D Magazine has a long essay by Midlothian resident Tom Boyle, whom I’ve mentioned here before in conjunction with the fight against pollution from cement plants there, on how he and his wife Julie came to be environmental activists. It’s a very interesting read, and the followup story about birth defects in children and animals in the area since the plants started burning hazardous waste is hair-raising. Check them out.

Blog stuff in the op-eds

So there were a couple of op-eds in Sunday’s Chron that had blog themes to them. One was by Cragg Hines in which he chided bloggers on the right for their role in the case of the “Schiavo memo” that emanated from Sen. Mel Martinez’s office. All I really want to do here is offer some advice to Hines: Next time you do this sort of thing, name names and quote excerpts. Not only will it help the sizable portion of your audience which isn’t up to its eyeballs in blog stuff on a regular basis know what it is you’re talking about, but it’s what other bloggers (myself included in times past) will do to you. Arguing with unnamed and unknown opponents is not a winning strategy.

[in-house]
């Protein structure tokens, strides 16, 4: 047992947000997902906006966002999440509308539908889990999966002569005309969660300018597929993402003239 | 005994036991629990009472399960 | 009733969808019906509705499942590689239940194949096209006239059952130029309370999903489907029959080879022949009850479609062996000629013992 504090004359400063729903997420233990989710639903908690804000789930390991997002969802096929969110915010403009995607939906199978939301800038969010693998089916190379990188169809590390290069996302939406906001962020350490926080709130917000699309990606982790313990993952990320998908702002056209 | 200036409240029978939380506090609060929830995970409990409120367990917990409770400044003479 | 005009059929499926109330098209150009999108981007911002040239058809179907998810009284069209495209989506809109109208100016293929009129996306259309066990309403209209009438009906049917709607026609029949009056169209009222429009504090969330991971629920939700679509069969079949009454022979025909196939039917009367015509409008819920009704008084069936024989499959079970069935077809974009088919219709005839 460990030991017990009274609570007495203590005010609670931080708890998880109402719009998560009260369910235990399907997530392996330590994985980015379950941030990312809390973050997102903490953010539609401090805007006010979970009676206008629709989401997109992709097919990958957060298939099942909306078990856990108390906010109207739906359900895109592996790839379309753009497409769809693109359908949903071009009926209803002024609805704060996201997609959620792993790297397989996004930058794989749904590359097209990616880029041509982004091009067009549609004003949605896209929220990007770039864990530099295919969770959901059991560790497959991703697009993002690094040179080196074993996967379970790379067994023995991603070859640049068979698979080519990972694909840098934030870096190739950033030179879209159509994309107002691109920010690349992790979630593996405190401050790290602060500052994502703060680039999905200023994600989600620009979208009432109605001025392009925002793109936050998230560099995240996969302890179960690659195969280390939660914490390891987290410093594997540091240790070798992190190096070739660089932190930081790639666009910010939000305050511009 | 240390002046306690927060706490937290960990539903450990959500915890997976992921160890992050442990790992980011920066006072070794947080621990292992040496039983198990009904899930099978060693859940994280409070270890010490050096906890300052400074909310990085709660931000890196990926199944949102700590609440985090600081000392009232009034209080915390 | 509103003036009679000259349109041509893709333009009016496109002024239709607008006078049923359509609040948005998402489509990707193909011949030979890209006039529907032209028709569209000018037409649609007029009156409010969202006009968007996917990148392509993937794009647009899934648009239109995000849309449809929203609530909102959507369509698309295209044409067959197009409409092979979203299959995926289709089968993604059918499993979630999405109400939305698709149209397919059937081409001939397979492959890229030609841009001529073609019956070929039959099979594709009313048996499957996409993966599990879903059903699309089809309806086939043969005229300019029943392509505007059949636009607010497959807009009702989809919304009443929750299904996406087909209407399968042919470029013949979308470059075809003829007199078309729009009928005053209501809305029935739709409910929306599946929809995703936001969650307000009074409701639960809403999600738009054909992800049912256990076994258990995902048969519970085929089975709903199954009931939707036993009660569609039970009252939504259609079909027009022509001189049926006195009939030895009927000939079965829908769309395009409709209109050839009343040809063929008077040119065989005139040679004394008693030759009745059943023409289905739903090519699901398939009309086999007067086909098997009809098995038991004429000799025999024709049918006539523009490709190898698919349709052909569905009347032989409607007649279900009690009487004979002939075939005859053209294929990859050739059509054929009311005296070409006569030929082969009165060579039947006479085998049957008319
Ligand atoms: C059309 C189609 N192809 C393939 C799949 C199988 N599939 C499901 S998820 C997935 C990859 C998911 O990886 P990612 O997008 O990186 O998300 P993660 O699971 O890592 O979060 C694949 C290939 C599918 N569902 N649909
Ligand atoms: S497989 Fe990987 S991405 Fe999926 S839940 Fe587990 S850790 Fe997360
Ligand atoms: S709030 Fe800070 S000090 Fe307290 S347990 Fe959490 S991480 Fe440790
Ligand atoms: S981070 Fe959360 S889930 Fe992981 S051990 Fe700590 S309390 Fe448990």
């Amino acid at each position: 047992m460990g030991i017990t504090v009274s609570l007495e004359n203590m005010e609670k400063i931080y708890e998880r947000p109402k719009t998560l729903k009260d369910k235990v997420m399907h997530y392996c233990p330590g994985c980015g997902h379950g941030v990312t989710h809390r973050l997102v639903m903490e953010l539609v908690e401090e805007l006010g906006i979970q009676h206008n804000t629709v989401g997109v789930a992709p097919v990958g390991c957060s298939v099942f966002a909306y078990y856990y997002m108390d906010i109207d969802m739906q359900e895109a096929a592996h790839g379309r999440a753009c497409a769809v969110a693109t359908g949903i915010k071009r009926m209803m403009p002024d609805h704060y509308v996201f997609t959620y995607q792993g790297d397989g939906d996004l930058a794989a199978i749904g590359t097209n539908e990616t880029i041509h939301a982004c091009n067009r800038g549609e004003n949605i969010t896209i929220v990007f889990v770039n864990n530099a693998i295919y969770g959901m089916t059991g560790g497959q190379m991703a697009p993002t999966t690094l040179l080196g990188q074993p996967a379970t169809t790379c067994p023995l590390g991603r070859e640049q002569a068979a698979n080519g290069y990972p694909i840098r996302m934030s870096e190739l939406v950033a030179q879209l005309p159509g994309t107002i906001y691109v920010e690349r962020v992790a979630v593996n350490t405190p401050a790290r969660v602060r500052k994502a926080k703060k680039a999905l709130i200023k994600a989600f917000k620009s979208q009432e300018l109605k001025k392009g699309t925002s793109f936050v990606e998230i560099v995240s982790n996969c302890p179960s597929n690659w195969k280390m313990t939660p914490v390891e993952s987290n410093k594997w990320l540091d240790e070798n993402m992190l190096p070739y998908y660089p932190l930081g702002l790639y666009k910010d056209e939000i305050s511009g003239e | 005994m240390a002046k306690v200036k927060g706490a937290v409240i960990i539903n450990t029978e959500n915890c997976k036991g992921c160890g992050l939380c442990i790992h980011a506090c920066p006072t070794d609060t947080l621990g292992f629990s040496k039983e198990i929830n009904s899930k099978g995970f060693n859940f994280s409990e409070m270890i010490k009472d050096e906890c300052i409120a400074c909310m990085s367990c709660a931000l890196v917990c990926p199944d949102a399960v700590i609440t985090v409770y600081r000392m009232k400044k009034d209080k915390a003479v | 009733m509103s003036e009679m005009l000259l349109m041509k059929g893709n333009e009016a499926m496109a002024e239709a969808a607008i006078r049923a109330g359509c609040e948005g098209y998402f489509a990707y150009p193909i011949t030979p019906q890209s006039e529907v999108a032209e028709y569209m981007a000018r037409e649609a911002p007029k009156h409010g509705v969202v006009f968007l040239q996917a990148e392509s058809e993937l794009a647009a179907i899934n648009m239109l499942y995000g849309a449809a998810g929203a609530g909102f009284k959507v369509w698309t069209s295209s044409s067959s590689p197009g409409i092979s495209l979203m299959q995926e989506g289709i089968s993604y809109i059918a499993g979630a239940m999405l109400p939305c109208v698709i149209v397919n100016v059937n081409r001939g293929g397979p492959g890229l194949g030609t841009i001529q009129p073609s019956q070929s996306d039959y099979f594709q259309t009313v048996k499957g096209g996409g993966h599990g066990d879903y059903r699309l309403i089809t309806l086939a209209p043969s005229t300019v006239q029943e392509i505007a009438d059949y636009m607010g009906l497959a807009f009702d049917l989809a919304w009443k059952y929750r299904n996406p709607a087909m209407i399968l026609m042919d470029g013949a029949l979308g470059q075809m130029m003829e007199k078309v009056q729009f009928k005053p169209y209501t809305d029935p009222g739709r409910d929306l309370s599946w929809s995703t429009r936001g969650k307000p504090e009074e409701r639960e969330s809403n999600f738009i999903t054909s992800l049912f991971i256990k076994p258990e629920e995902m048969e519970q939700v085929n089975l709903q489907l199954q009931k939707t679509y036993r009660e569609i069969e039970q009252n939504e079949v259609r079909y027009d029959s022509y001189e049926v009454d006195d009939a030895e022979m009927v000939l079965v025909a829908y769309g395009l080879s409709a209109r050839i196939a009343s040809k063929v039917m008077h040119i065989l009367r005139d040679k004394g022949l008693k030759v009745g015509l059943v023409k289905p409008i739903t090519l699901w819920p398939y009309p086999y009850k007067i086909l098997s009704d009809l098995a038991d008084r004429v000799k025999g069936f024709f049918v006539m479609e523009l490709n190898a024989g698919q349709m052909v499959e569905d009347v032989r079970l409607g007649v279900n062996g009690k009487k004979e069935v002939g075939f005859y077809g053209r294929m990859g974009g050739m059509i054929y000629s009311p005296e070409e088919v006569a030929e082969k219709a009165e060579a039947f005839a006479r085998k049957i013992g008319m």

Elsewhere there was this piece by Scott Henson on the demise of the federal drug task force in Harris County (more background on that here). I can’t help but note that the byline they ran did not include Scott’s blog URL, which seems to me to be a pertinent omission. I’ve commented before about the Chron’s inconsistent byline policies, and this is another example to add to my collection. But don’t let that keep you from reading Scott’s piece – it’s a good one.

Reflecting on Morrison’s withdrawal

After sending out his withdrawal email yesterday, Richard Morrison posted a Kos diary with the same message, getting many well-deserved messages of thanks and expressions of support for his mother. He specifically responded to several people who muttered about DCCC interference and was quite clear about there not being any, and exhorted his followers to support whoever the nominee winds up being, Nick Lampson or Gordon Quan. He’s a class act to the end, and that’s a big part of the reason we all like him so much. I’ll take this opportunity to thank Richard Morrison again for being the kind of candidate who could make us all believe that DeLay had a glass jaw. We wouldn’t be where we are now without that.

It’s been 24 hours since I first heard the news now, and it’s still a bit unreal. Having been a supporter of Richard’s for so long, it’s hard to say goodbye, especially in such a sudden fashion after a frenzy of activity. That’s life, I guess.